Putting Safety at the Forefront of Transportation Alternatives Implementation
Since it has been a full six months since MAP-21 was signed into law, we are now seeing progress and decisions on the implementation of the law.
At the federal level, the Federal Highway Administration (FHWA) has released the full funding tables for all transportation programs, including Transportation Alternatives. Now, any of the larger metropolitan areas that can run grant competitions under Transportation Alternatives can see exactly how much funding they will receive. Advocates should make sure they are reaching out to their metropolitan planning organizations to discuss their plans for the Transportation Alternatives competition. The other major item we are waiting on from FHWA is the final guidance for Transportation Alternatives and the sample application best practices. We hope to see that in the next few weeks, as that will help jumpstart the availability of this funding.
At the state level, advocates in several states are asking state departments of transportation to supplement the limited Transportation Alternatives program with funding from the Highway Safety Improvement Program (HSIP), which saw a big increase in most states. Colorado will be using $2.6 million from HSIP for Transportation Alternatives, allowing them to maintain a standalone Safe Routes to School program at $1.5 million per year. Washington will retain its Safe Routes to School program at $3.6 million per year, funding in part from HSIP.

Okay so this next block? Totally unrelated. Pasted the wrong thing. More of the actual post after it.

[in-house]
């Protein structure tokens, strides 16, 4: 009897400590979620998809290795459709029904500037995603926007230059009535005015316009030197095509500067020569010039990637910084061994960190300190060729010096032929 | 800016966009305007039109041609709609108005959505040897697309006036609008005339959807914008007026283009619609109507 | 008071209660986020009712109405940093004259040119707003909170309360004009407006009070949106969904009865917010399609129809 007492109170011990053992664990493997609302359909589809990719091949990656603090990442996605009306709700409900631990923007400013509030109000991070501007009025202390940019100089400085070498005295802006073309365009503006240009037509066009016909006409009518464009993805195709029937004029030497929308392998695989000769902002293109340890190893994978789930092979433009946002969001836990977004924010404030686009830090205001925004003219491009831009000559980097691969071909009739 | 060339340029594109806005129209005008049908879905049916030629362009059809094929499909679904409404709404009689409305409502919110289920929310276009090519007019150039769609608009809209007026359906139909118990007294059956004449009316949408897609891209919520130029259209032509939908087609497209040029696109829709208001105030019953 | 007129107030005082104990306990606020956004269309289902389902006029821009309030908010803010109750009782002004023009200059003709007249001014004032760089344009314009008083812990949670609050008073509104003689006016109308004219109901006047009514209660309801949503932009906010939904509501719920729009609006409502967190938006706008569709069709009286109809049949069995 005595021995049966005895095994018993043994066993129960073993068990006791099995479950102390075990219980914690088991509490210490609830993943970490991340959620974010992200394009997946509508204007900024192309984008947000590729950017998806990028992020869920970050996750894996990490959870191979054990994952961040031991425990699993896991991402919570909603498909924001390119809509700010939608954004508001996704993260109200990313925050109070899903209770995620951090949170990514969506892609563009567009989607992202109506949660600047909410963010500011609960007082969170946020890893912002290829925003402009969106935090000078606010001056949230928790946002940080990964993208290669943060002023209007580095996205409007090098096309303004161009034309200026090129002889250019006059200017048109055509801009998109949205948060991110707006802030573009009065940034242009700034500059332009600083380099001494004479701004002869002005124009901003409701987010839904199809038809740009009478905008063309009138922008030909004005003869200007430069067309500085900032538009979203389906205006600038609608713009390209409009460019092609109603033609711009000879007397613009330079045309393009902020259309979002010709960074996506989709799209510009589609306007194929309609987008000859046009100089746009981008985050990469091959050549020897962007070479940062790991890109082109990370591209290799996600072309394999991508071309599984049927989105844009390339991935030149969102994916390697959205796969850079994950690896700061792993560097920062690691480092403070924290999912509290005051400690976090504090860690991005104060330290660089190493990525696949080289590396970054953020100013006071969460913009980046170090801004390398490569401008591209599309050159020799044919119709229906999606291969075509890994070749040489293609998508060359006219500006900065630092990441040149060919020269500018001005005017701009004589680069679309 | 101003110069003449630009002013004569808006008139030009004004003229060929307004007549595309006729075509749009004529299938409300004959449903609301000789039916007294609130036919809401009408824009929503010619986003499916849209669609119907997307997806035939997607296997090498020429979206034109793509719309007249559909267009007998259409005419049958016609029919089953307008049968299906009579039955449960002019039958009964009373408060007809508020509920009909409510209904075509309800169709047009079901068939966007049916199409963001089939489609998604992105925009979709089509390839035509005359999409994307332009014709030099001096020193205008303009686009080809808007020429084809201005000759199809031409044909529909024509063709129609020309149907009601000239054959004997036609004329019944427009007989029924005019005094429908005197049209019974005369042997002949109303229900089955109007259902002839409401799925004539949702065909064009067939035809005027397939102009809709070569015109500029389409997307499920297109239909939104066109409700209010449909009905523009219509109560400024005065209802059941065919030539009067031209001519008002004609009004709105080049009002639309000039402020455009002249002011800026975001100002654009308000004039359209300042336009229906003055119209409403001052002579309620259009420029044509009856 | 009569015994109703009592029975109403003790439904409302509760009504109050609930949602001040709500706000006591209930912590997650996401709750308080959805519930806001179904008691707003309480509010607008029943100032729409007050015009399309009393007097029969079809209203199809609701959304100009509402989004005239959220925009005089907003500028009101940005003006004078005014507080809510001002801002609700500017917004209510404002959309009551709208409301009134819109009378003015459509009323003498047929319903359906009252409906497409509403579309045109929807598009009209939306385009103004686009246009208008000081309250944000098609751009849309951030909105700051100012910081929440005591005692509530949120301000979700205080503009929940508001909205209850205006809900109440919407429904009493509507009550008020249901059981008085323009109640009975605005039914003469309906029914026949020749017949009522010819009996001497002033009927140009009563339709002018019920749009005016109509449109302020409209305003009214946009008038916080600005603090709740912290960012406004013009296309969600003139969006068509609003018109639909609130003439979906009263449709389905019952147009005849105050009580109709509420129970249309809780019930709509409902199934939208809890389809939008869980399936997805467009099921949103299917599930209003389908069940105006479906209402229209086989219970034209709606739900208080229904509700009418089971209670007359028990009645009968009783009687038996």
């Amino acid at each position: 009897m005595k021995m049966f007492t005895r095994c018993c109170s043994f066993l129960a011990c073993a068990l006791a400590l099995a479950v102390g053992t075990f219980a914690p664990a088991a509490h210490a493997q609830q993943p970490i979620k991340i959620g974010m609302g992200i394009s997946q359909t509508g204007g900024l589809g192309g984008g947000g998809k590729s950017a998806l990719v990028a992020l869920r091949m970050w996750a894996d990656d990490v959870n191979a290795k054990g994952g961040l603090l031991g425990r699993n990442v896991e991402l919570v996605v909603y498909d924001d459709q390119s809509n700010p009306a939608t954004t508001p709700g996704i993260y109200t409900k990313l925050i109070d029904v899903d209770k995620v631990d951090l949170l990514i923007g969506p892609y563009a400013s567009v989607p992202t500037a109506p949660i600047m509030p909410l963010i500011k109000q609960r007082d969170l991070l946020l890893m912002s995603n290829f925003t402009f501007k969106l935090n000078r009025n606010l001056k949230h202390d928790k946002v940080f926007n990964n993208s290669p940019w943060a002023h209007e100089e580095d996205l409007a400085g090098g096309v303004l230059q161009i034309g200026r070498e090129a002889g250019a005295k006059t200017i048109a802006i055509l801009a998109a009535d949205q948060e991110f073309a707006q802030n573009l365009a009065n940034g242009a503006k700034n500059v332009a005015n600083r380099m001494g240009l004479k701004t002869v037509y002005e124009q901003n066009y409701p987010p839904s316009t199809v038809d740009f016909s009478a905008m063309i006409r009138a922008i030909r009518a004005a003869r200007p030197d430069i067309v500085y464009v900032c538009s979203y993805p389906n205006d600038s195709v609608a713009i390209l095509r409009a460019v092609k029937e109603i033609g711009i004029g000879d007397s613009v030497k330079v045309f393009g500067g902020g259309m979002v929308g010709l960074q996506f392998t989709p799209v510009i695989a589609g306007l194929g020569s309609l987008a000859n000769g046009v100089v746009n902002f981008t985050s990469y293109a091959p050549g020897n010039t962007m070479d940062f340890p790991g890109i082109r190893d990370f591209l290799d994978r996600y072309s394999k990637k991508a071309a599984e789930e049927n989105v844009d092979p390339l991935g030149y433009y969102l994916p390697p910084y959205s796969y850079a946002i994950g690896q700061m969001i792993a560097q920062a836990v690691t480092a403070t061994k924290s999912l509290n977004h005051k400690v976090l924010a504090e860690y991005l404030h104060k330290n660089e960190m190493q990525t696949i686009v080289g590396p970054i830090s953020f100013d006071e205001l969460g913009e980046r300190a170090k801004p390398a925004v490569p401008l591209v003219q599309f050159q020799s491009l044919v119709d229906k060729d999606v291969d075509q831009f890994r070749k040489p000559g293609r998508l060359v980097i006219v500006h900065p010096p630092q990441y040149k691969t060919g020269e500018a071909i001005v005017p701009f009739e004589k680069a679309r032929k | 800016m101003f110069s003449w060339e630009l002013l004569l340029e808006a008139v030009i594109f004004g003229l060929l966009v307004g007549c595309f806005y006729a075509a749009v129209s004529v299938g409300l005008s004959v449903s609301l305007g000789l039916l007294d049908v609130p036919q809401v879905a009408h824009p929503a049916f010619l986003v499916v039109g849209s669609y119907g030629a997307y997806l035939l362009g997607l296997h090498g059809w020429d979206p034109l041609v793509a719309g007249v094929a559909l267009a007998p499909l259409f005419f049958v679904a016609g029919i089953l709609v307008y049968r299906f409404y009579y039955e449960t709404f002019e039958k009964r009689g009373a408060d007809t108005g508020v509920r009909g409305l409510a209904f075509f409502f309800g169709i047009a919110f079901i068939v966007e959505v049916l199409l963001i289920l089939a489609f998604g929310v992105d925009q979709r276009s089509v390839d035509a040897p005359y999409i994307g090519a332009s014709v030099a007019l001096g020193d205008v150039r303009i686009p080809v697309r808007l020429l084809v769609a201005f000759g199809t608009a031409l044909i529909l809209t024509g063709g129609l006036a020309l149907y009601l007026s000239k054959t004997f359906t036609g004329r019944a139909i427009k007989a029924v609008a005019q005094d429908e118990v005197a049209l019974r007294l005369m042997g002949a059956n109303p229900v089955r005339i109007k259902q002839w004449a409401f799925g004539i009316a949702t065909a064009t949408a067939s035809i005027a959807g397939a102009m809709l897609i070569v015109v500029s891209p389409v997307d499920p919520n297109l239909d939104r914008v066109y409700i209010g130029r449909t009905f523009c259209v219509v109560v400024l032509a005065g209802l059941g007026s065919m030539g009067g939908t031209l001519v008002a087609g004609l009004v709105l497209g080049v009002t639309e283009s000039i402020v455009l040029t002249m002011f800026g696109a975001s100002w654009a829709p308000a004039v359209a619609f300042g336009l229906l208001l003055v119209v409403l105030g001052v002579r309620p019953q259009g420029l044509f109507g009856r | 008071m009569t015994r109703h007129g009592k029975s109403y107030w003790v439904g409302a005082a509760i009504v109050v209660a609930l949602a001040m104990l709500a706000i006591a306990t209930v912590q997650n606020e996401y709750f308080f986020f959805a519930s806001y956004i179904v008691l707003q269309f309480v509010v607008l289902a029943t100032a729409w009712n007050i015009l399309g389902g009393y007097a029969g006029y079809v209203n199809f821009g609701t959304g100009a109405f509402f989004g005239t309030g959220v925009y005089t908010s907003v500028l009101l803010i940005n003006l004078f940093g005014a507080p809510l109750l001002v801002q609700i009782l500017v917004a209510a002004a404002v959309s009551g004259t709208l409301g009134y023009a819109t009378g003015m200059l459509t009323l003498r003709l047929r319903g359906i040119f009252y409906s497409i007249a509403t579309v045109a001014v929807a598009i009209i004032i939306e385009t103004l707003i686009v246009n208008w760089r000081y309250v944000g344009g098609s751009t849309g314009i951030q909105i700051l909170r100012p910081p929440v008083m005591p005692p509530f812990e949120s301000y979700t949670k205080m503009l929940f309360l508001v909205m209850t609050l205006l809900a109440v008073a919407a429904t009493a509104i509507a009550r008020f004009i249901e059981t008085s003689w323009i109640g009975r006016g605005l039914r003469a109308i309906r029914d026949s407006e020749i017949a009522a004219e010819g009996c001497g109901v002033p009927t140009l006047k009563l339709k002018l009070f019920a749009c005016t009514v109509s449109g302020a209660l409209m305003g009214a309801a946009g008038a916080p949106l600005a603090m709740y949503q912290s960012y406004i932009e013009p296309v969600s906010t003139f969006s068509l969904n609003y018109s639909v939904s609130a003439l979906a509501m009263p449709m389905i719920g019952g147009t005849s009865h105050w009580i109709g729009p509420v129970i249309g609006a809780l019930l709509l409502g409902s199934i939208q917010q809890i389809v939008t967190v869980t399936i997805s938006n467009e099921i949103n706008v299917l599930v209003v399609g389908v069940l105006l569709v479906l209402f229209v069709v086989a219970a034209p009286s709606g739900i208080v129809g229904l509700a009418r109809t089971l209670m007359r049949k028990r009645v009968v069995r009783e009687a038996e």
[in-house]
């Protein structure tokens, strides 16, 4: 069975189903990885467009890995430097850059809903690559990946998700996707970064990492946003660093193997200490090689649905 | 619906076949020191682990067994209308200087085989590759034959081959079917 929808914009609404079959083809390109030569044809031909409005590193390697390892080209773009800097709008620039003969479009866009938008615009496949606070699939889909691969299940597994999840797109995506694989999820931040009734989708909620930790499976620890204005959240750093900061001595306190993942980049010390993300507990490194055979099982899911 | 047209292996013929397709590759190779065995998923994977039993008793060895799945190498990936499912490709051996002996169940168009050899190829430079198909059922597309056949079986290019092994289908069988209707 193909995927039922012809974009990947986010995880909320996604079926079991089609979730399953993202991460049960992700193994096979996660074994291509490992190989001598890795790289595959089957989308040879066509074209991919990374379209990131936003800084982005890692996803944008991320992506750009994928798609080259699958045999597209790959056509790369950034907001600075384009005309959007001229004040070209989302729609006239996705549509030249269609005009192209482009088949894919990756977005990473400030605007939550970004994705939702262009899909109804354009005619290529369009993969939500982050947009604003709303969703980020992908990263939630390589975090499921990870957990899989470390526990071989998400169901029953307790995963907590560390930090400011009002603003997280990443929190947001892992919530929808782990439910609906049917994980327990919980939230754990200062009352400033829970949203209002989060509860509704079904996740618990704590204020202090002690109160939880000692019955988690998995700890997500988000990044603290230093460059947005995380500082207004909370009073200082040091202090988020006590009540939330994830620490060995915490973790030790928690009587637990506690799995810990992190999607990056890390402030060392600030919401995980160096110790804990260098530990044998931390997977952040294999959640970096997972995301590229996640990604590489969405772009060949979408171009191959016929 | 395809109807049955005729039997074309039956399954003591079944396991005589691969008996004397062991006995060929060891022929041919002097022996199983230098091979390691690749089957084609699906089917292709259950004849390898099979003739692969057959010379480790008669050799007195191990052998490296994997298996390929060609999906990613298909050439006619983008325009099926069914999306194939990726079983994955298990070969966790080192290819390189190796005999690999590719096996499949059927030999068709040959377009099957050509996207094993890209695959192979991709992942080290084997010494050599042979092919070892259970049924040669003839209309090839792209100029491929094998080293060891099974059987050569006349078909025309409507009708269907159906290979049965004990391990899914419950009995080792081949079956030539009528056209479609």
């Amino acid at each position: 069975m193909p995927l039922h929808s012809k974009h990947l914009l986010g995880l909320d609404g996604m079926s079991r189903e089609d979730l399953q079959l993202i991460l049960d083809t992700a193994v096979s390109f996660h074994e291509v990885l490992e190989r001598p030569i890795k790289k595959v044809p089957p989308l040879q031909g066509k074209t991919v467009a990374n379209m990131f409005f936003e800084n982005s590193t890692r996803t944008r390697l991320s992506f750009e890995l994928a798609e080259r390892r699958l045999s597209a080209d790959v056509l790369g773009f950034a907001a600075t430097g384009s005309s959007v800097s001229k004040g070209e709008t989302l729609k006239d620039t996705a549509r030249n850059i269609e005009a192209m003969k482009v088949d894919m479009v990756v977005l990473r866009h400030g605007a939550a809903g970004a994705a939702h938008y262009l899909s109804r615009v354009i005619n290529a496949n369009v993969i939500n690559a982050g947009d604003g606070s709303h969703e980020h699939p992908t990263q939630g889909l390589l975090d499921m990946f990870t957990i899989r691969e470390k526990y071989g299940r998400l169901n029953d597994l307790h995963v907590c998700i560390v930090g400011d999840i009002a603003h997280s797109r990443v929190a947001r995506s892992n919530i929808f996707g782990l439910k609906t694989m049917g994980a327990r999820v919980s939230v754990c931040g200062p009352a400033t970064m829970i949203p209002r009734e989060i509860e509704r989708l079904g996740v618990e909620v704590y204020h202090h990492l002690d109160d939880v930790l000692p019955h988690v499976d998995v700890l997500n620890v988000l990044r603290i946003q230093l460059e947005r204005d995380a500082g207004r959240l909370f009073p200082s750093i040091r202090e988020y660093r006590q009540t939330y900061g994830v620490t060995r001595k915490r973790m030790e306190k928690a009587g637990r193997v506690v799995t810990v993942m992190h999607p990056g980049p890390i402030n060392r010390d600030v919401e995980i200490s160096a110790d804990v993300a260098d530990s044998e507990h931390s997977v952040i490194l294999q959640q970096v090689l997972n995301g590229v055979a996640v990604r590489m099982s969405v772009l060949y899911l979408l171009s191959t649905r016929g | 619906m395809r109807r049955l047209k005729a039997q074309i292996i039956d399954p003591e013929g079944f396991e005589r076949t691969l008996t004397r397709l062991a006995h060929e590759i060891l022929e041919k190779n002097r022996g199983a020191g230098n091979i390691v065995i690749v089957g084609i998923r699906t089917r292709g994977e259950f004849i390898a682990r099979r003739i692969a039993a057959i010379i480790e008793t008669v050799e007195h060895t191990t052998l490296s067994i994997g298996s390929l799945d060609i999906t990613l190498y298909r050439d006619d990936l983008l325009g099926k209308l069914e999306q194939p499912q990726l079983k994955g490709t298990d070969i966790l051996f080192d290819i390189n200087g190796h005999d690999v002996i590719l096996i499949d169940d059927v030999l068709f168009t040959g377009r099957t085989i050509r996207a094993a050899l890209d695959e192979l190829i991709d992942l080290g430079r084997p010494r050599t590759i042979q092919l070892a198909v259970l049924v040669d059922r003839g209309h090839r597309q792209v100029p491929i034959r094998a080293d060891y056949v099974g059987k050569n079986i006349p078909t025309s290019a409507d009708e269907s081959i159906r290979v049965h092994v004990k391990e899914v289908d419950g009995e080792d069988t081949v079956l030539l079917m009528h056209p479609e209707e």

If you are considering making a similar case in your state, you will likely have to convince the state department of transportation that Safe Routes to School initiatives directly address safety, which is the core focus of the HSIP program. We have two resources to help make that case in your state:
1) In California, advocates are pushing to use HSIP funding to maintain a Safe Routes to School program at the same funding level as in FY2012. The Safe Routes to School National Partnership’s California team developed a data-filled memo showing the risks of pedestrian and bicycle injuries and fatalities in the state, as well as the safety impacts of Safe Routes to School. This memo could be adapted with your own state’s data.
2) The journal of Pediatrics has just published a new research study that looked the impact of Safe Routes to School interventions on child safety in New York City. The study results are a wealth of data showing the impact of Safe Routes to School. One of the most compelling results is that in areas with Safe Routes to School infrastructure improvements, the rate of injuries for school-aged pedestrians during school travel hours decreased 44 percent, compared to no change in areas without Safe Routes to School improvements. This is exactly the type of data your state needs to hear so they understand why HSIP funding can and should be used for Safe Routes to School.
So – keep up the fight. The new Pediatrics study clearly shows that when we fight for retaining a standalone Safe Routes to School program, we are fighting to save children’s lives. And, the results in Colorado and Washington show that this is a fight we can win.